So what I had to do is send a check, from which they would get my bank routing number and account number, and they would debit my bank account $68.15. And the drops would be shipped to me from their London pharmacy.
I did it. But that’s not the end of the story. I got a call from the company saying it needed a new prescription from my doctor. I said I would get one and send it to them. The company said no, just give it your doctor’s name and the company will call him and get it by e-mail or fax (I think they ended up using fax). That took a week or so, and the company began processing my order. That took a few weeks. I got an e-mail saying the drops were shipped from its London pharmacy on Aug. 21.
Well, unfortunately, they never arrived. On Sept. 23, I got a phone call from the company asking if I had received my drops. It has a 30-day delivery guarantee (I guess the mail can be slow between London and Bismarck), and it was checking with me to see if I had gotten the drops, and if they weren’t delivered within 30 days after they were shipped, the company would send a new order.
I said I hadn’t gotten them, so the company said it would process a new order and get back to me. It called the next day and said the drops were out of stock at the London pharmacy and it was looking for a pharmacy in Canada to ship them to me. The company called again a couple of days later and said it had found some in Winnipeg and would be shipping them the next day. One little problem. I had ordered three bottles of 5 millimeters each. The pharmacy they were coming from in Winnipeg only had 10-millileter bottles, so it was sending me two of those — a total of 20 millileter instead of the 15 millileters I had ordered. But because of all the delays, it was not charging me any more for them — my $68.15 is all I would pay.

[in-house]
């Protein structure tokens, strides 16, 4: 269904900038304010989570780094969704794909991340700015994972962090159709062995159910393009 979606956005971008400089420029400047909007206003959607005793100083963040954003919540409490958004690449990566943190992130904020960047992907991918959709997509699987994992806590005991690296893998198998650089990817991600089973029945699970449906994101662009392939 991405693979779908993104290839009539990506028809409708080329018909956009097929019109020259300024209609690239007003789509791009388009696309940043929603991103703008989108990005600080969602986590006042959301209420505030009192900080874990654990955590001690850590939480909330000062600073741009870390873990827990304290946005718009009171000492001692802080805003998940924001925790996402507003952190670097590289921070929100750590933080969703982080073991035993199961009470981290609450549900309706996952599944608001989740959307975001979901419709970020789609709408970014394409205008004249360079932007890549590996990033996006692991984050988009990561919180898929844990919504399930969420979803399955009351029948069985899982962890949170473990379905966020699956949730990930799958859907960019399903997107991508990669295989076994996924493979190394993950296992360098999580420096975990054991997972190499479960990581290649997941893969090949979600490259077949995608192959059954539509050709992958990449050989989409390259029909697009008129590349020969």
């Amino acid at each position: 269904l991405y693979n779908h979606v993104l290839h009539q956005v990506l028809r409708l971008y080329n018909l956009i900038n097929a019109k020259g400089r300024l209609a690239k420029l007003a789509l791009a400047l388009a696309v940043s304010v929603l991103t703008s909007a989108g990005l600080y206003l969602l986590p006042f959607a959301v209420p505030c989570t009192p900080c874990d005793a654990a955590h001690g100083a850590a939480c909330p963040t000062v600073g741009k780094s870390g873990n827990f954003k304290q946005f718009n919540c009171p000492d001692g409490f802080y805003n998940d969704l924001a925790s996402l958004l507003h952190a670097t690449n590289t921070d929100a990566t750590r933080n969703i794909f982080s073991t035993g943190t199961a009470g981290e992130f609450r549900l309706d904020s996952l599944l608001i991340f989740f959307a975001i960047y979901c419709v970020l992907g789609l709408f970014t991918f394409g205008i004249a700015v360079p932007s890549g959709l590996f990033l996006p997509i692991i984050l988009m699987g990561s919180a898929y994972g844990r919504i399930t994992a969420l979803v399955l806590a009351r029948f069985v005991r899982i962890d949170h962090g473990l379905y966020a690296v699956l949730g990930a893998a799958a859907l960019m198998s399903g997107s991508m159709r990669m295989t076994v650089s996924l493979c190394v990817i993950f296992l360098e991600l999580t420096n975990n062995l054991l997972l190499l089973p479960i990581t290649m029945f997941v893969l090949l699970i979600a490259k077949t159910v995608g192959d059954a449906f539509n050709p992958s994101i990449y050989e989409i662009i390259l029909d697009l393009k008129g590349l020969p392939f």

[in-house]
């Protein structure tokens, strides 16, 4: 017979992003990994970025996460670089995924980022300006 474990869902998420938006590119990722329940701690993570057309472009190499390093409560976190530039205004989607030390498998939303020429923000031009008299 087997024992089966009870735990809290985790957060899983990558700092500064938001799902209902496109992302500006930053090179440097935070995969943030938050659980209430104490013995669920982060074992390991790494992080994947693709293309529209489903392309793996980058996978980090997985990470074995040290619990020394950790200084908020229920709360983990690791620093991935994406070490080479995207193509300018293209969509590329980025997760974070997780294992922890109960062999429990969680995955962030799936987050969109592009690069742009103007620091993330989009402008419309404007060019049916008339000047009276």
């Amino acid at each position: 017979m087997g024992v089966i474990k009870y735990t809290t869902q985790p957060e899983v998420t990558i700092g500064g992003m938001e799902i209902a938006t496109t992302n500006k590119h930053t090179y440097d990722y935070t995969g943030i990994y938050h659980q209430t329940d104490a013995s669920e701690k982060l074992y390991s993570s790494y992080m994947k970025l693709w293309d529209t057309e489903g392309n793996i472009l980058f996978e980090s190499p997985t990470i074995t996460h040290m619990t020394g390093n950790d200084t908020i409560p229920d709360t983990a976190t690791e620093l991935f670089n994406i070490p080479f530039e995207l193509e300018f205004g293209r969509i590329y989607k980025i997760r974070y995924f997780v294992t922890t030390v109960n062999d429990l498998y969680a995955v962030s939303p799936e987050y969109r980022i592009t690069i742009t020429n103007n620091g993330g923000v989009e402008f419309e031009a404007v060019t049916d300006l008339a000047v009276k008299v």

They arrived Friday. Twenty millileters for $68.15. If I had bought those in the U.S., it would have been $264 for me and $612 from my insurance company, a total of $876. And I would have had to order them one bottle at a time. Now I have at least a year’s supply. About 400 drops.
So every morning, I put 17 cents worth of eye drops in my right eye, if I’m careful and don’t squeeze too hard. Instead of a two dollars and twenty cents worth.
There seems to be a story almost daily in some media outlet about the cost of prescription drugs. Even the Bismarck Tribune, which reported last month that my friend, Roger Roehl, has to go to Canada to get the drugs to treat his leukemia, which are keeping him alive. Congress and the president just continue to give this lip service, while Big Pharma’s lobbyists hold them at bay.
It took me three months to get my eye drops. I hope it will go more smoothly when I need to refill next year. But hey, I’ve always like Winnipeg. I think I’ll take a little late summer vacation next year and go pick them up in person. Because, sadly, I don’t expect anything to change here. And I’d kind of like to meet these nice people who are helping me.
Footnote: A few years ago I had cataract surgery, and my ophthalmologist prescribed some more, different, drops, one in each eye before going to bed at night. I got ’em. They weren’t nearly as pricey as the drugs after my cornea transplant. Until … I started noticing the price creeping up on those too. Up, and up, and up, until one day when it was time to renew my prescription, I told the nice nurse that I thought I was going to quit using them because with my Medicare and health insurance, it would be cheaper for me to come in and have cataract surgery every couple of years than to pay for those expensive drops. Well, to my surprise, she said “Guess what? There’s a generic version of those drops now, way cheaper.”
So I went to my pharmacist with a prescription for the generics. Wow! I just filled my prescription again last week, and I got three bottles for less than $5. I didn’t ask what the insurance company’s share was, but I’d guess I’m saving them a bunch of money, too.
I’m not sure why I can get a generic for one of my eye drops but not for the other, but I’d guess it has something to do with Big Pharma lobbyists and Congress and the president. Well, my eyes and I say, “Screw them all.”